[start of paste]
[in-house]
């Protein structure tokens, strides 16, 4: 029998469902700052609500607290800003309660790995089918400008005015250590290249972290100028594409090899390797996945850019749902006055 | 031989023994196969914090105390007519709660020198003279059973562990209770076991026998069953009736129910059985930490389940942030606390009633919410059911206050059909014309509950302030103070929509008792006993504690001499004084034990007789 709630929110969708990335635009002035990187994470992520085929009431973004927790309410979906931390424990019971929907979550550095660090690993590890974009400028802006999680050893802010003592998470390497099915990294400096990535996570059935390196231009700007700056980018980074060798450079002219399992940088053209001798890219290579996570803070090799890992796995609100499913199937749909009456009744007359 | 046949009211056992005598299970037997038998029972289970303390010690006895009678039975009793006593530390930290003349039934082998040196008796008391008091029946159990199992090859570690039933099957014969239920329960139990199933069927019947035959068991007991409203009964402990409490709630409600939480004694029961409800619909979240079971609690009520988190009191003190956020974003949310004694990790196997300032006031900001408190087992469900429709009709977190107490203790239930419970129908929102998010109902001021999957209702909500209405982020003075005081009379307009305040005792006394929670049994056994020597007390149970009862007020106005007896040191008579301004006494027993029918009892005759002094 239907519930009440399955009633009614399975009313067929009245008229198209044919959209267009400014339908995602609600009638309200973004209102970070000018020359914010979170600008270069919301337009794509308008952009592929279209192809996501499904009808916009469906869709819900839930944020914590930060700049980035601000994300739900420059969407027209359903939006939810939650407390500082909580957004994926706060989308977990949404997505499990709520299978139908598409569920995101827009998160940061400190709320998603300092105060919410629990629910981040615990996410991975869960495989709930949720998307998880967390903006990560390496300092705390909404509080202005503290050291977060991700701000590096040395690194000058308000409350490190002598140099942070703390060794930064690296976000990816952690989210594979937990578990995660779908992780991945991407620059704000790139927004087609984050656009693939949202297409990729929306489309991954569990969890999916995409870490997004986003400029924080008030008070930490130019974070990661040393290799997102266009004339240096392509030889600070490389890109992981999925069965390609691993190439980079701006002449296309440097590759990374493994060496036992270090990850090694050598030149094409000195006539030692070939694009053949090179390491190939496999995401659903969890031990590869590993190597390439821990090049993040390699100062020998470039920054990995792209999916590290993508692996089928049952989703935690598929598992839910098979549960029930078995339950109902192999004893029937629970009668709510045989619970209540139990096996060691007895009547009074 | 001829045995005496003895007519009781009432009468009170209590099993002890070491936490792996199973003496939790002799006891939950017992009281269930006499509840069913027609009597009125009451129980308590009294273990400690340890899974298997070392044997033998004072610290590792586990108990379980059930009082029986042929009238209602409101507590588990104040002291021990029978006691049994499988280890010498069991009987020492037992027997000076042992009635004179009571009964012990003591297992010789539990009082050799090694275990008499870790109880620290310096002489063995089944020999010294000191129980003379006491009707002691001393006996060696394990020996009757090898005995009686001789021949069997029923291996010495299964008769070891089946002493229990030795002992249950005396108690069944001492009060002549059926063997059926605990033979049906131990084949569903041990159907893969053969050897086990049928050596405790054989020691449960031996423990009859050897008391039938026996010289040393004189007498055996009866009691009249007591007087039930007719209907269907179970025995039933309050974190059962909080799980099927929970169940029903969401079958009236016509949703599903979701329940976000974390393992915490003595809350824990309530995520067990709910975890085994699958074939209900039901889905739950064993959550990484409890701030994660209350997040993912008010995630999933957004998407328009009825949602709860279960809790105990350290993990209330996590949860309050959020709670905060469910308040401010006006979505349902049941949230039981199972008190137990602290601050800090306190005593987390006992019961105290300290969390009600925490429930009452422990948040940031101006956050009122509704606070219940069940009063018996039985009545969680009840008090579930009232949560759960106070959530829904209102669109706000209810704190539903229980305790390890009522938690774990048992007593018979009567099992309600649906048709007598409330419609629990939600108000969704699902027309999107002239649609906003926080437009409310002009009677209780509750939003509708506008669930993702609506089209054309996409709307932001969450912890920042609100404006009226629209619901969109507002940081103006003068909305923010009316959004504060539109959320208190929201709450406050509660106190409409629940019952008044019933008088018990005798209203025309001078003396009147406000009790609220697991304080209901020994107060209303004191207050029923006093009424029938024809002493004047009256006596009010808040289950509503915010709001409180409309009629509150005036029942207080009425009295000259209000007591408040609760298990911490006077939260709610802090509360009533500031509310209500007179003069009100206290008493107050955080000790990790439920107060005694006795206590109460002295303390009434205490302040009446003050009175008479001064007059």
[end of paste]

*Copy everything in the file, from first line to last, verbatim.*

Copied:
[in-house]
């Protein structure tokens, strides 16, 4: 029998469902700052609500607290800003309660790995089918400008005015250590290249972290100028594409090899390797996945850019749902006055 | 031989023994196969914090105390007519709660020198003279059973562990209770076991026998069953009736129910059985930490389940942030606390009633919410059911206050059909014309509950302030103070929509008792006993504690001499004084034990007789 709630929110969708990335635009002035990187994470992520085929009431973004927790309410979906931390424990019971929907979550550095660090690993590890974009400028802006999680050893802010003592998470390497099915990294400096990535996570059935390196231009700007700056980018980074060798450079002219399992940088053209001798890219290579996570803070090799890992796995609100499913199937749909009456009744007359 | 046949009211056992005598299970037997038998029972289970303390010690006895009678039975009793006593530390930290003349039934082998040196008796008391008091029946159990199992090859570690039933099957014969239920329960139990199933069927019947035959068991007991409203009964402990409490709630409600939480004694029961409800619909979240079971609690009520988190009191003190956020974003949310004694990790196997300032006031900001408190087992469900429709009709977190107490203790239930419970129908929102998010109902001021999957209702909500209405982020003075005081009379307009305040005792006394929670049994056994020597007390149970009862007020106005007896040191008579301004006494027993029918009892005759002094 239907519930009440399955009633009614399975009313067929009245008229198209044919959209267009400014339908995602609600009638309200973004209102970070000018020359914010979170600008270069919301337009794509308008952009592929279209192809996501499904009808916009469906869709819900839930944020914590930060700049980035601000994300739900420059969407027209359903939006939810939650407390500082909580957004994926706060989308977990949404997505499990709520299978139908598409569920995101827009998160940061400190709320998603300092105060919410629990629910981040615990996410991975869960495989709930949720998307998880967390903006990560390496300092705390909404509080202005503290050291977060991700701000590096040395690194000058308000409350490190002598140099942070703390060794930064690296976000990816952690989210594979937990578990995660779908992780991945991407620059704000790139927004087609984050656009693939949202297409990729929306489309991954569990969890999916995409870490997004986003400029924080008030008070930490130019974070990661040393290799997102266009004339240096392509030889600070490389890109992981999925069965390609691993190439980079701006002449296309440097590759990374493994060496036992270090990850090694050598030149094409000195006539030692070939694009053949090179390491190939496999995401659903969890031990590869590993190597390439821990090049993040390699100062020998470039920054990995792209999916590290993508692996089928049952989703935690598929598992839910098979549960029930078995339950109902192999004893029937629970009668709510045989619970209540139990096996060691007895009547009074 | 001829045995005496003895007519009781009432009468009170209590099993002890070491936490792996199973003496939790002799006891939950017992009281269930006499509840069913027609009597009125009451129980308590009294273990400690340890899974298997070392044997033998004072610290590792586990108990379980059930009082029986042929009238209602409101507590588990104040002291021990029978006691049994499988280890010498069991009987020492037992027997000076042992009635004179009571009964012990003591297992010789539990009082050799090694275990008499870790109880620290310096002489063995089944020999010294000191129980003379006491009707002691001393006996060696394990020996009757090898005995009686001789021949069997029923291996010495299964008769070891089946002493229990030795002992249950005396108690069944001492009060002549059926063997059926605990033979049906131990084949569903041990159907893969053969050897086990049928050596405790054989020691449960031996423990009859050897008391039938026996010289040393004189007498055996009866009691009249007591007087039930007719209907269907179970025995039933309050974190059962909080799980099927929970169940029903969401079958009236016509949703599903979701329940976000974390393992915490003595809350824990309530995520067990709910975890085994699958074939209900039901889905739950064993959550990484409890701030994660209350997040993912008010995630999933957004998407328009009825949602709860279960809790105990350290993990209330996590949860309050959020709670905060469910308040401010006006979505349902049941949230039981199972008190137990602290601050800090306190005593987390006992019961105290300290969390009600925490429930009452422990948040940031101006956050009122509704606070219940069940009063018996039985009545969680009840008090579930009232949560759960106070959530829904209102669109706000209810704190539903229980305790390890009522938690774990048992007593018979009567099992309600649906048709007598409330419609629990939600108000969704699902027309999107002239649609906003926080437009409310002009009677209780509750939003509708506008669930993702609506089209054309996409709307932001969450912890920042609100404006009226629209619901969109507002940081103006003068909305923010009316959004504060539109959320208190929201709450406050509660106190409409629940019952008044019933008088018990005798209203025309001078003396009147406000009790609220697991304080209901020994107060209303004191207050029923006093009424029938024809002493004047009256006596009010808040289950509503915010709001409180409309009629509150005036029942207080009425009295000259209000007591408040609760298990911490006077939260709610802090509360009533500031509310209500007179003069009100206290008493107050955080000790990790439920107060005694006795206590109460002295303390009434205490302040009446003050009175008479001064007059």